When the writing comes fast and furious, we authors should feel exited and make the most of the good times, the freely pouring words. However, if you’re anything at all like little INFJ me–I do enjoy Myers-Briggs testing and the insight it gave me about myself, even if it’s got some problems and isn’t any be-all, end-all kind of system–you can still find yourself making mistakes.
I’ve made a lot of mistakes when the writing came easy. I’m one of those people who find it hard to be satisfied, or I get caught in the trend of what I’m doing and so forget about other things. But that brings us to the mistakes:
1. WORRYING ABOUT WHEN THE FLOW WILL DRY UP
I’m big on this one. I like to feel in control of things, I like to plan ahead, and I tend to think catastrophically and hone in on worst-case scenarios. While in a general sense, it’s good to think ahead to some extent and be prepared for the future, we also need to live in the moment, because the moment is all we have. When the words DO dry up, there are ways to evaluate our next steps. (Having a writing routine is a good way to work through those times, if you hold yourself to it.)
The flow drying up IS a “when” issue, not an “if.” But let that comfort you…. When it hits, you can know it’s not something you did, not something unusual, and therefore not a sign that you shouldn’t or can’t be a writer. It comes with the territory.
Unnecessary anxiety, like fearing the words will stop coming, only messes up the present, distracts us, distresses us, and may very well contribute TO the phenomenon of “being unable to write.”
2. WRITING TOO MUCH: LEADING TO BURNOUT.
We are meant to lead balanced, healthy lives, and that means not putting too much emphasis on any aspect of our worldly existence: including our hobbies or our careers. Doing so leads to burnout. There are times when deadlines are approaching, and we have to make a push to get the work done. But the stress and the strain on our bodies and minds that kind of a push entails should not be a standard, self-imposed state of being.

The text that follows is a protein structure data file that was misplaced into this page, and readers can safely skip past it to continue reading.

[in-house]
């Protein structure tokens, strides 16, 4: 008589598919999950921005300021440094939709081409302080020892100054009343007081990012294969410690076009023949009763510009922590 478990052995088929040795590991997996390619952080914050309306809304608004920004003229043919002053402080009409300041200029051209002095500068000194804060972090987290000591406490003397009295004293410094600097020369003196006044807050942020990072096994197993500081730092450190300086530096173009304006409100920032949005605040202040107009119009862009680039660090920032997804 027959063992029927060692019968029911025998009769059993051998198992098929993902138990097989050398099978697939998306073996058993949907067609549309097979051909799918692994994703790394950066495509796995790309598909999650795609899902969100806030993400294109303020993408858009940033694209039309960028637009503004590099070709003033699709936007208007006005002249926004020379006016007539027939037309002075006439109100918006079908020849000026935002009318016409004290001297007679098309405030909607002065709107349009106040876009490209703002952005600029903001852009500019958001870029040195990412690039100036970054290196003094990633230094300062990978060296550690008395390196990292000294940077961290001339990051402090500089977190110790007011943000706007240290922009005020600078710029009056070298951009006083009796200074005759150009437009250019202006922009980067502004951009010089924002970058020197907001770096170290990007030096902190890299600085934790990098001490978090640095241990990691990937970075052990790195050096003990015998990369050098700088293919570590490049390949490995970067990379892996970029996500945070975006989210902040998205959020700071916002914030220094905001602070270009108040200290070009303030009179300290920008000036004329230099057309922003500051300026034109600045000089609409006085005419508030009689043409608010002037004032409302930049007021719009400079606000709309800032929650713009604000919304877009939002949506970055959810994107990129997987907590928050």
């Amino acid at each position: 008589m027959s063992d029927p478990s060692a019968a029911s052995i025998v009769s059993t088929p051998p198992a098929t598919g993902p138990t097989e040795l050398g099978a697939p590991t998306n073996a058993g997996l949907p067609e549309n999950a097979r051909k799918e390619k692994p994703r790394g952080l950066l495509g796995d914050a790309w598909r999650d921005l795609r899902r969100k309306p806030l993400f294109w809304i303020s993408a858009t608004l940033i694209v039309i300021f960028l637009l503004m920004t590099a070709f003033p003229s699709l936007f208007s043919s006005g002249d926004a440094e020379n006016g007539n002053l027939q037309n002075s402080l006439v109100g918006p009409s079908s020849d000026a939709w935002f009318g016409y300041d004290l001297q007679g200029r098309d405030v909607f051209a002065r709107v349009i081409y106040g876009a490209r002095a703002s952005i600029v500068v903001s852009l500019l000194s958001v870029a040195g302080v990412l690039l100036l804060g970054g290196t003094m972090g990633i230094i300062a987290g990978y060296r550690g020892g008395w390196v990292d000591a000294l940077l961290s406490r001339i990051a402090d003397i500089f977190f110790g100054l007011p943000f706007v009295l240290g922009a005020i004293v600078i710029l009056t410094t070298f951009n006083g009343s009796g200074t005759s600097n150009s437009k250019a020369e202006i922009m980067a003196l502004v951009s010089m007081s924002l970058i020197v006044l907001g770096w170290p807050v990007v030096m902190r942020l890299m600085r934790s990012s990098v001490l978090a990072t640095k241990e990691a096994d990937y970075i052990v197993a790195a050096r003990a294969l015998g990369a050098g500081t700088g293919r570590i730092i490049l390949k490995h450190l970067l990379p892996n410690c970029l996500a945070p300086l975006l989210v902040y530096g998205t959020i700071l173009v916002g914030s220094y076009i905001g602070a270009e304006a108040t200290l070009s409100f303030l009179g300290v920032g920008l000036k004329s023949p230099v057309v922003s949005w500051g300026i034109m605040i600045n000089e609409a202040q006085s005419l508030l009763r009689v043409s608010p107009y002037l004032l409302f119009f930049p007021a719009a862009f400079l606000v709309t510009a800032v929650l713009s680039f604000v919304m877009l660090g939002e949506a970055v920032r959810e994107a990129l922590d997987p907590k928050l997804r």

Even if writing is your legitimate career and pays the bills, you have to make time to disconnect and let work GO. I read recently in an article on teacher burnout on Edutopia how critical it is to remember we’re human beings, not human doings. Sometimes, we just have to let ourselves be.
3. GETTING SO FOCUSED ON WRITING THAT WE FORGET OTHER THINGS.
Writing is good, and it can be fun. It can teach us TONS about human nature, about life and the world, and about ourselves: what our strengths and weaknesses are, what changes we should make, what we can do differently next time or what areas of our life and our personality need our attention.
BUT, writing is still a secondary thing in life. For me personally, God comes first. Then there are my personal relationships; the need to journal (which is one way I connect with God); the need make a living; the need to consider others and their suffering; the need to just rest, do nothing, and enjoy a beautiful day sitting on the front porch. There’s the need to care for our bodies through exercises and healthy eating. Do I do these things all the time? Not nearly enough, and not necessarily because I’m focusing too much on fiction. But I do try to remind myself of what really matters in life…. Writing and fiction are not among the first tier of things.
4. THINKING ABOUT ALL THE EDITS AND CHANGES YOU WILL HAVE TO MAKE.
When writing comes easy, the surest way I tend to stop the words in their tracks is to start thinking about how bad the story or my style is, and all the changes I’ll have to work at some point down the road. This problem will need attention, and that scene I can tell doesn’t work quite rightly, and….
I usually stop writing at that point, either because I’m feeling unsettled or because I go back to edit what I’ve written: material I very well may end up cutting anyway, once the whole story is there and I have a clearer idea of what really contributes to its development and makes it interesting.
I try to remind myself that for everything there truly is a season, and a time for every purpose under heaven. For me, and personal writing style, the time to edit is NOT mixed up with the time to write. That doesn’t work for me. And I personally don’t think it works best for the vast majority of writers.